We are moving in a new age where technology, such as artificial intelligence, is making all organisations more data-driven. As the UK moves rapidly towards a data-driven economy, we have a real opportunity to harness the potential of open data further. As such the fourth UK National Action Plan is a critical milestone in realising those benefits in government and the economy as a whole.

Summary of commitments

Commitment number and title Commitment summary Lead implementing organisation(s) Other actors involved – government Other actors involved – CSOs, private sector, working groups, multilaterals etc
1. Grants data Working with users across government, the Cabinet Office Grants Efficiency Function will increase the transparency of government grant funding for the 2018/19 and 2019/20 financial years. The Cabinet Office Grants Efficiency Function will continue to assist departments in ensuring that grant making across government is efficient and that funding is being used effectively. Cabinet Office Department for Digital, Culture, Media and Sport (DCMS) 360Giving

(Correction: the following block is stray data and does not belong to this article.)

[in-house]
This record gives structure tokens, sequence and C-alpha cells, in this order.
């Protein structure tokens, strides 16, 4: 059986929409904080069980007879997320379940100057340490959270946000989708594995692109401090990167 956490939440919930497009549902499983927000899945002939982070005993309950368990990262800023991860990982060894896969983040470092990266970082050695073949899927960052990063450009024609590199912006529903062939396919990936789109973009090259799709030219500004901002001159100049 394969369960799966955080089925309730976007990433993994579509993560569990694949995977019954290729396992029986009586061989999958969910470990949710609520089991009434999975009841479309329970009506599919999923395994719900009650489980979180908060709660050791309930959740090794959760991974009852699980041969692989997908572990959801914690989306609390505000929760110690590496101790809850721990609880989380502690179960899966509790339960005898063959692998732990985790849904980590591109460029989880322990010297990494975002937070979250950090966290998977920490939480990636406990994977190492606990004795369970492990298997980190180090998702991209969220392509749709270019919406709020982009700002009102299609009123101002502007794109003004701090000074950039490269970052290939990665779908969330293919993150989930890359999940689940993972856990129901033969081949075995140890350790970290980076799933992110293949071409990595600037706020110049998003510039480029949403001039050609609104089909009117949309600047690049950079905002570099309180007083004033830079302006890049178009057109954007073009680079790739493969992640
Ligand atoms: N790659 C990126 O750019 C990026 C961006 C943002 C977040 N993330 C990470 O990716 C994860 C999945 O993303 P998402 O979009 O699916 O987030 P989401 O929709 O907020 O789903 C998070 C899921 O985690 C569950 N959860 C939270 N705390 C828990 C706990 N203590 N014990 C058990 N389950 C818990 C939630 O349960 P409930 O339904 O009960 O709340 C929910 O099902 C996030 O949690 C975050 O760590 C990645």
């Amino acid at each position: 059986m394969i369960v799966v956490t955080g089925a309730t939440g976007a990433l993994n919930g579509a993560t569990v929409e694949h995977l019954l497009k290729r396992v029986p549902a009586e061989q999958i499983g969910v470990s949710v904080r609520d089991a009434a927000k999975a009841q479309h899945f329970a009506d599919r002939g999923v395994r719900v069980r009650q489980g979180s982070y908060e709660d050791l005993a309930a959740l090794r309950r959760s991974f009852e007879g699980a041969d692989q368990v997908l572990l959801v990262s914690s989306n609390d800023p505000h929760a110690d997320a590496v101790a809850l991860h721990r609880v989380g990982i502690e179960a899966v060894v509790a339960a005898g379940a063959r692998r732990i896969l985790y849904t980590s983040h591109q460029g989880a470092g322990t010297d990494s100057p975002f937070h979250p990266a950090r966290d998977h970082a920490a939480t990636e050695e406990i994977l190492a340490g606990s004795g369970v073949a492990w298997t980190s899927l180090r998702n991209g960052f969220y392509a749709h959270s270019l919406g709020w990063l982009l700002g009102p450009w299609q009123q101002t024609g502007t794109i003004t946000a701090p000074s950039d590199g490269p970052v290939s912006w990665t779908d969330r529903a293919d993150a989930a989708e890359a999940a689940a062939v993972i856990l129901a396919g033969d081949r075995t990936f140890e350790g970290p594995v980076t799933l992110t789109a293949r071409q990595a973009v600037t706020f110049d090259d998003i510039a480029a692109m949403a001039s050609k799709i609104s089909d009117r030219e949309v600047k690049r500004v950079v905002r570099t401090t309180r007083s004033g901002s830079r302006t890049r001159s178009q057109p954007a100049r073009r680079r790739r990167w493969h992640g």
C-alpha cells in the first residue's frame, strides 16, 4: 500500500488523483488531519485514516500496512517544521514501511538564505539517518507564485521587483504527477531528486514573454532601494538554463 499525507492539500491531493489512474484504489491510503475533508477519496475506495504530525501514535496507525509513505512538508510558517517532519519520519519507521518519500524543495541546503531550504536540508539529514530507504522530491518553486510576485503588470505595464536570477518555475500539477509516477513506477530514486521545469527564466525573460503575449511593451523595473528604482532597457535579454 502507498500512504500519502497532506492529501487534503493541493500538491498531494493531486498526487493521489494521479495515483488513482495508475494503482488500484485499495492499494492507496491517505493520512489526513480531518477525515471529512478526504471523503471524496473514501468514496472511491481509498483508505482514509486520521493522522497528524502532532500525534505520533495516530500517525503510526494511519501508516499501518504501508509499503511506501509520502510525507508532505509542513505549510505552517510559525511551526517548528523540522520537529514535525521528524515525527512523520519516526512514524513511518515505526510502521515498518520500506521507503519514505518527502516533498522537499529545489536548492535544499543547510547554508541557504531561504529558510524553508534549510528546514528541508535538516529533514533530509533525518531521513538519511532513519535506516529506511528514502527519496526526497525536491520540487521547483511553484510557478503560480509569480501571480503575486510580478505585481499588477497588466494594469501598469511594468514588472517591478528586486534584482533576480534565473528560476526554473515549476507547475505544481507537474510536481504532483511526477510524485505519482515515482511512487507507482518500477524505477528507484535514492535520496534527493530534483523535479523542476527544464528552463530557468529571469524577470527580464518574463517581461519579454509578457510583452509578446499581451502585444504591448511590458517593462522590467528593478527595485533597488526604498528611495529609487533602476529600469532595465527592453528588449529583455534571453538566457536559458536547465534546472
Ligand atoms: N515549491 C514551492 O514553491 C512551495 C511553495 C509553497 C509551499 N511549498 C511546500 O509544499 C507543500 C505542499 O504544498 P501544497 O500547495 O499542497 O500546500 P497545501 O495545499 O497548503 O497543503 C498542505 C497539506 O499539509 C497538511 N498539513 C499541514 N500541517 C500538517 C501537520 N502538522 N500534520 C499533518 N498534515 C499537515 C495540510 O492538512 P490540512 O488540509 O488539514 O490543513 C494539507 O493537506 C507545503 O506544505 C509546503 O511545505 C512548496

2. Public participation in digital and data policy development We commit to developing data and digital policy, including the Digital Charter and the National Data Strategy, in an inclusive and participatory manner. The policy documents will be informed by a robust ongoing dialogue with a diverse range of voices from business, third sector, civil society and data users, including through the UK Open Government Network and Open Government Partnership, to incorporate the views and concerns of the citizens. Department for Digital, Culture, Media and Sport (DCMS) Cabinet Office, Government Digital Service Open Data Institute, Open Rights Group
3. Open policy making UK government’s Policy Lab will continue to develop resources to support Open Policy Making (OPM) for more informed and better designed policies with the human experience in mind. To implement this, Policy Lab will develop the OPM toolkit and work with stakeholders like the Policy Profession and departments to consider the levers these groups have over how policy is made; conduct user research with policymakers; increase the transparency and accessibility of evidence; and to make policy resources publicly available. Cabinet Office Policy Lab,Cabinet Office What works team, GDS Children’s Rights Alliance for England,Sense about Science